Twenty-two years ago we bought our first house. We didn't have a huge list of requirements. We were thrilled just to have our own house after living in rentals for the first 11 years of marriage. But we did want a house that had an attached apartment—not a basement one, but one with plenty of light and its own entrance. Our dream was always to have my parents spend time with us. For the first 10 years, my parents were snowbirds. They came to TN from NY from November through March of each year. It was a wonderful time; we had what we always wanted: that our children would know their grandparents.
|After dinner games and books, 2004|
And then they finally decided to sell their beautiful house on the shores of Seneca Lake and move down here full time. They bought a house just two minutes down the road from us and lived there for 12 years. Every now and then something would happen— a fall, a hospitalization, too much housework—and we'd wonder if it was time for them to move into our apartment. But they always rallied and decided they wanted to stay in their own space.
|Mom in the hospital with a broken arm|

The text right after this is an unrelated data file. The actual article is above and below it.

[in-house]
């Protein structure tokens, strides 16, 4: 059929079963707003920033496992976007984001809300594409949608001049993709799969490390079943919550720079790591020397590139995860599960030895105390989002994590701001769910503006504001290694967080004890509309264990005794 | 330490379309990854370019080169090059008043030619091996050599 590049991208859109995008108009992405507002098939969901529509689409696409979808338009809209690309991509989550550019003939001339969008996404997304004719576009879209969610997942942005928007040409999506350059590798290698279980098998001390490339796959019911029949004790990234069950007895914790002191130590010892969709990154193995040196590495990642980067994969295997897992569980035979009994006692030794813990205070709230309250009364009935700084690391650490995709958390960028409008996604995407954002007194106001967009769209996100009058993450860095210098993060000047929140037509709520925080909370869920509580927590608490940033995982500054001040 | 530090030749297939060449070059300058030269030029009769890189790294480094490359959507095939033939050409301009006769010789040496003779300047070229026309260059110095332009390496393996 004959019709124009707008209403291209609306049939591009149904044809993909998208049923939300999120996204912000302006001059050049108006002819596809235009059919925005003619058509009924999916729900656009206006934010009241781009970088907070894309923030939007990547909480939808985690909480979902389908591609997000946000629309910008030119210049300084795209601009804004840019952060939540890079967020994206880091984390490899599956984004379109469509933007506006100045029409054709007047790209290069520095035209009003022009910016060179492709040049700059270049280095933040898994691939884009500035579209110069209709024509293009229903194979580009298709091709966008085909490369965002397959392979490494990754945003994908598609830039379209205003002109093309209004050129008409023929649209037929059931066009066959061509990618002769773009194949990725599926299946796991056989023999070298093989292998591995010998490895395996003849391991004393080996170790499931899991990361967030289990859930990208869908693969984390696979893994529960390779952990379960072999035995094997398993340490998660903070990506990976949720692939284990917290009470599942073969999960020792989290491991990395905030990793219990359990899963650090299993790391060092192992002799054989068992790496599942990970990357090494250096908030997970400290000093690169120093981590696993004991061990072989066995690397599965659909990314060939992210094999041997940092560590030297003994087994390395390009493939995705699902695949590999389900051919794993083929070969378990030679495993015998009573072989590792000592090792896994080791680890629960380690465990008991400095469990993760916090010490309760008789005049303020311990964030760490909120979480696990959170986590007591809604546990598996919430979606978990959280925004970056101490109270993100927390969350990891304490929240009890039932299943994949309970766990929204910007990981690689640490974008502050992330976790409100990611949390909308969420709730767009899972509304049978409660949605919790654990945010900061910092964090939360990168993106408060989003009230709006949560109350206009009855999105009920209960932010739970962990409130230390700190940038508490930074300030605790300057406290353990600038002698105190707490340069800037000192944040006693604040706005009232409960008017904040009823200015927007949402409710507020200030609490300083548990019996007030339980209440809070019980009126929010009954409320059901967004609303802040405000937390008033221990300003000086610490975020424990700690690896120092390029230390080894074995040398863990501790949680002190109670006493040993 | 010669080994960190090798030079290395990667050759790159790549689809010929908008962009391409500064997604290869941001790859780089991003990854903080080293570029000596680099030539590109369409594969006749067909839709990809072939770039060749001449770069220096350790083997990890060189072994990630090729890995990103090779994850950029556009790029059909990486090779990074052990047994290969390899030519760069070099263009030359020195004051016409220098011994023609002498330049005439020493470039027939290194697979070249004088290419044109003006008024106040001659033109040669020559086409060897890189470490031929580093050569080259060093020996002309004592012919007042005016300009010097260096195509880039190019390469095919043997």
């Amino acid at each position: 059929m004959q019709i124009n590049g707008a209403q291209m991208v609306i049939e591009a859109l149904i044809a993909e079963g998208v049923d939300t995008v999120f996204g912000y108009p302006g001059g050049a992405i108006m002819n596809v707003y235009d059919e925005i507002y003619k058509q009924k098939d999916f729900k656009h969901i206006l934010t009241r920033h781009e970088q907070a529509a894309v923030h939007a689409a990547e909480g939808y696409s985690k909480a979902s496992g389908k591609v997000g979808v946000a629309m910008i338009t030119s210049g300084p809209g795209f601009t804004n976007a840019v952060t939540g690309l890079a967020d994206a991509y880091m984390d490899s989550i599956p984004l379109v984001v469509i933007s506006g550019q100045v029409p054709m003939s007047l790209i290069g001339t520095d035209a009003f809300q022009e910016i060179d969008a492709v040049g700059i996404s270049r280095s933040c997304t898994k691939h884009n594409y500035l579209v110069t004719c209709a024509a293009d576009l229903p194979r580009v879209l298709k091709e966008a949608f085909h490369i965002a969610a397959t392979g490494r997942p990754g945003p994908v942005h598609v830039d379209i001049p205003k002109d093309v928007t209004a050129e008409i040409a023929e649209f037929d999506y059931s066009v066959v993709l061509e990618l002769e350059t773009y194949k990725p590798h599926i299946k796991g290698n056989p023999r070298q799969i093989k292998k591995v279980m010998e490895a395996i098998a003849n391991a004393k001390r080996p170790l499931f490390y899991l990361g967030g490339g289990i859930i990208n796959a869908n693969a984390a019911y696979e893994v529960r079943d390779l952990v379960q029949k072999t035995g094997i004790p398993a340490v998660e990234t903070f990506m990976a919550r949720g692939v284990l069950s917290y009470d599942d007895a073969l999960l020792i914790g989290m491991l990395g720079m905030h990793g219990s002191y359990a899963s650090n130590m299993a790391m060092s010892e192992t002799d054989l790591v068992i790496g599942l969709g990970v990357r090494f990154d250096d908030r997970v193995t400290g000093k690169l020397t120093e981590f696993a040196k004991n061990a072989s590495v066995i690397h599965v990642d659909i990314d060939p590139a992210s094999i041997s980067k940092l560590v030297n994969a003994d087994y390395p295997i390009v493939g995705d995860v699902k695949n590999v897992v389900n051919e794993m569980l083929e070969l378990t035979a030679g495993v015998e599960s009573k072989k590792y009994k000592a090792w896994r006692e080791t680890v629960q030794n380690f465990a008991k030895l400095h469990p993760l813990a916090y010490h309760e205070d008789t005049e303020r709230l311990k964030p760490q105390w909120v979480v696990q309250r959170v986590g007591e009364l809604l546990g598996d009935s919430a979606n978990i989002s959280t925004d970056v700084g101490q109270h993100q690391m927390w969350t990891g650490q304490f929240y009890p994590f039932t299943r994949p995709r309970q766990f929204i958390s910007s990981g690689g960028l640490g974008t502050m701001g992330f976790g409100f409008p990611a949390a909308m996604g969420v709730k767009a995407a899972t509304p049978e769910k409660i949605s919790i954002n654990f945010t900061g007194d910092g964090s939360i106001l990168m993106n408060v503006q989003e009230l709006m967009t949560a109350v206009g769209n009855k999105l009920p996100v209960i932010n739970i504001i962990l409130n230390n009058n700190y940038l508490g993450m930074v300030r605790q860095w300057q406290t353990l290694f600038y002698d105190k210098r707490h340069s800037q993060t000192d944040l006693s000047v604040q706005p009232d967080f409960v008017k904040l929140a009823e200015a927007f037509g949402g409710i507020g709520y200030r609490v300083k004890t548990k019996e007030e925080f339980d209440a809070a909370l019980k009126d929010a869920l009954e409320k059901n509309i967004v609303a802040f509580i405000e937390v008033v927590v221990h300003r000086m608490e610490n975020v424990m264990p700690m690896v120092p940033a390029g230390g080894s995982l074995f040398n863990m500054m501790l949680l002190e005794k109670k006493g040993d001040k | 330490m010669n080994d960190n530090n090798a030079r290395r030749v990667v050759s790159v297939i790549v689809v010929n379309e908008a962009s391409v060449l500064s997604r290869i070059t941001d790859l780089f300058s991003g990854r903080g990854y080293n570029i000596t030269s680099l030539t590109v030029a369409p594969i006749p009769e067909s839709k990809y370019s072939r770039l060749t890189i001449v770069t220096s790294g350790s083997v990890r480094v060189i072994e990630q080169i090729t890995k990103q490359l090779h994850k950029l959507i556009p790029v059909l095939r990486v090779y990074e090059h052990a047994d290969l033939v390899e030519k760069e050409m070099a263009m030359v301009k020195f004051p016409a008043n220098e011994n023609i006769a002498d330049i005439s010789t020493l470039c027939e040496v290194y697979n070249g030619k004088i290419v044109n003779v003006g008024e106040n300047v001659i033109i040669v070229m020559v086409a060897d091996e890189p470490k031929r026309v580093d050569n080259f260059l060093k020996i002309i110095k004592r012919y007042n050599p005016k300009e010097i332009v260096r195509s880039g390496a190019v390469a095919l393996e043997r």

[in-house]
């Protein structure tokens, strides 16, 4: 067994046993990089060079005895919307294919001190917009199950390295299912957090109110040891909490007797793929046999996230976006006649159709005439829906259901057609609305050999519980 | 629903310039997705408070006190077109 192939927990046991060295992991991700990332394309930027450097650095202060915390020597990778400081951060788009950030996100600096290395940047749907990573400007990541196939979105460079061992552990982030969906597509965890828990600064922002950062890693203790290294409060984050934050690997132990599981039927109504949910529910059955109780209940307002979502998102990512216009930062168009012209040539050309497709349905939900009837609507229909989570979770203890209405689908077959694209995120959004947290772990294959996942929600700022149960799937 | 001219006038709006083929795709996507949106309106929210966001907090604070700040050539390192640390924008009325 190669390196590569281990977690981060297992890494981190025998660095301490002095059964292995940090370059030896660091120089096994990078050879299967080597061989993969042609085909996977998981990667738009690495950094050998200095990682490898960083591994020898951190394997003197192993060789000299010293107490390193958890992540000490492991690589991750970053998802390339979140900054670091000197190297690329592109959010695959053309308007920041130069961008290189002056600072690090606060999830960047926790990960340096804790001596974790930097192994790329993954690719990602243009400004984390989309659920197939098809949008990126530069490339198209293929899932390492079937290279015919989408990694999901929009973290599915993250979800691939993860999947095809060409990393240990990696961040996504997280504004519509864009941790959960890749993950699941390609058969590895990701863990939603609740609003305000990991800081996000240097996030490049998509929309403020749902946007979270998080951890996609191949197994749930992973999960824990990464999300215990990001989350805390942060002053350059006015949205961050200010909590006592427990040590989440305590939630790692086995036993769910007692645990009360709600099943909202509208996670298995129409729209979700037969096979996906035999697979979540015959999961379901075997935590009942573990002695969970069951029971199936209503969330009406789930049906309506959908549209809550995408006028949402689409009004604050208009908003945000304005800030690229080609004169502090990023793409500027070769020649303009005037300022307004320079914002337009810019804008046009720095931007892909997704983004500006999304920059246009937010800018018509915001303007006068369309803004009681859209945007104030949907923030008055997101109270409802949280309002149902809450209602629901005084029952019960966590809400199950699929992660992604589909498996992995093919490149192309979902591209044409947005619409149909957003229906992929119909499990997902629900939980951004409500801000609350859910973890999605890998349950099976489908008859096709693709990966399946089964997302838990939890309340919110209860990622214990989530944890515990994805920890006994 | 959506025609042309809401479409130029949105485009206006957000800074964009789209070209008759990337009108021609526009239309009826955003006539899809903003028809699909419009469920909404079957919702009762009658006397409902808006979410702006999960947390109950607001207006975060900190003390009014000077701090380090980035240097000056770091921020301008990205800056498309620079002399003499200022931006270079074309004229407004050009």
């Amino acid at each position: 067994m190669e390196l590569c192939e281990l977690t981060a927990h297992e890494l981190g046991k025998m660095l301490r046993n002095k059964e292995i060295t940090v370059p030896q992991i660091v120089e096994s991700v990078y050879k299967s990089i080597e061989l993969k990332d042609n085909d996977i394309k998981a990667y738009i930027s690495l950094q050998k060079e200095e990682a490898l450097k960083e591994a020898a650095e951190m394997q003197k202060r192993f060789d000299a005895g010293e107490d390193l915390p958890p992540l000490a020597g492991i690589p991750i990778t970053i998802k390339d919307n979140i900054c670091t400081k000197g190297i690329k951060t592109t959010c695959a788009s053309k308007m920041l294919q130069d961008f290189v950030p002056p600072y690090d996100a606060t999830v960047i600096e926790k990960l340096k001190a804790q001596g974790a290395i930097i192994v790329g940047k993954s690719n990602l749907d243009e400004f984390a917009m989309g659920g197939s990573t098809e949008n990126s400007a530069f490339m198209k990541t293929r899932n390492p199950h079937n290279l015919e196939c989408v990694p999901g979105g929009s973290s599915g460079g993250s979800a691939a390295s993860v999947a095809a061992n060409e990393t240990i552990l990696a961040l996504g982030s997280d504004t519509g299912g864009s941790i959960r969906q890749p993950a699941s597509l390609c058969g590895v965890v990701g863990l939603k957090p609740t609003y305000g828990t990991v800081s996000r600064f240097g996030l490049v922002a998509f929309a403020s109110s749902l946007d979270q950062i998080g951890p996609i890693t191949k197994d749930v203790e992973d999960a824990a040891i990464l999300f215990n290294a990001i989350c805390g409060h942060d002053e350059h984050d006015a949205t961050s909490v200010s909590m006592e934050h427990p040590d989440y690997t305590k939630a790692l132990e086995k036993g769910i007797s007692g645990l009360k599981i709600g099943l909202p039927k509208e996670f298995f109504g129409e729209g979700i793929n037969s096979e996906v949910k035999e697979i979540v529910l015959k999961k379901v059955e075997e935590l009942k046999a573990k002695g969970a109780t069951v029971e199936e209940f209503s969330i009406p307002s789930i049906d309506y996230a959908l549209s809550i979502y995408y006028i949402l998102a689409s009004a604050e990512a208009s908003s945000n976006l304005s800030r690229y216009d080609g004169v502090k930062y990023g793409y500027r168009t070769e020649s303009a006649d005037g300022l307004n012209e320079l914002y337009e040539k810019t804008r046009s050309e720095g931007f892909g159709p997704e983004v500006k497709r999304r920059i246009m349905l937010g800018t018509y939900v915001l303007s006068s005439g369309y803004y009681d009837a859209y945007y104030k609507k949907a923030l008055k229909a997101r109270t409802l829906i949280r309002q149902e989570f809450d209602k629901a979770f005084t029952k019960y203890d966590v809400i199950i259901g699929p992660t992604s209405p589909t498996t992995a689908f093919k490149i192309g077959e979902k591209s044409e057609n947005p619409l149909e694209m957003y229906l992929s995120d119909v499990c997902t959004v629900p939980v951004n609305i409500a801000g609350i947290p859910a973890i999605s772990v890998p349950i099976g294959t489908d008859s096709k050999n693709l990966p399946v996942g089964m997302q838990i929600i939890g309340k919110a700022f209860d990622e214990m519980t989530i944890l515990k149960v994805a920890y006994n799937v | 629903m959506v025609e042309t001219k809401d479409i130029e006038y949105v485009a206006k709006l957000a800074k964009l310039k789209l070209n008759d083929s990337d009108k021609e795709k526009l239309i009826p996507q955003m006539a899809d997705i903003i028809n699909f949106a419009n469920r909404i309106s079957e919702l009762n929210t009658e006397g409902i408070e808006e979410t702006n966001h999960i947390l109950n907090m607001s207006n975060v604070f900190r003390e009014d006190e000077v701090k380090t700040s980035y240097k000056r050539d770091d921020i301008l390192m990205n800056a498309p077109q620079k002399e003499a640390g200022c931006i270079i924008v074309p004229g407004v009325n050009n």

|Dad battling a toe wound|
Last month, just a week before Mom's 95th birthday, Dad sent me a text on a Sunday afternoon. "Can't wake Mom up. Can you come?" When I got to their house, Mom was out cold, completely unresponsive. We called 9-11, and she was transported to the hospital. She'd had a mild heart attack and also had a urinary tract infections. UTIs are serious in the elderly, often causing delirium and leading to hospitalization. She finally awoke the next day, bewildered and weak. My brother and I alternated between being in the hospital with Mom and transporting Dad to and from the hospital. Randy fed us every evening. We all decided that it was time to move Mom and Dad into the apartment.
|Mom said "This hospital sure is nice!'|
And so, here we are in this new season—one we always knew was coming but didn't really know what to expect. This all happened at a good time. I just had a few weeks left in the semester. As an adjunct at a small private college, my load is light anyway. Mom and Dad seem happy to be here, although Mom is often confused, wondering where she is and where she came from.
We still have some adjustments to make. My brother is putting in a walk-in shower—and also finishing his last semester as a college professor. We have to eventually figure out what to do with their house—and all their stuff. For now, we're just taking this day by day.
It's an honor to have these two kindhearted people who have lived in this world so long and seen so much here with us, for however long it lasts.
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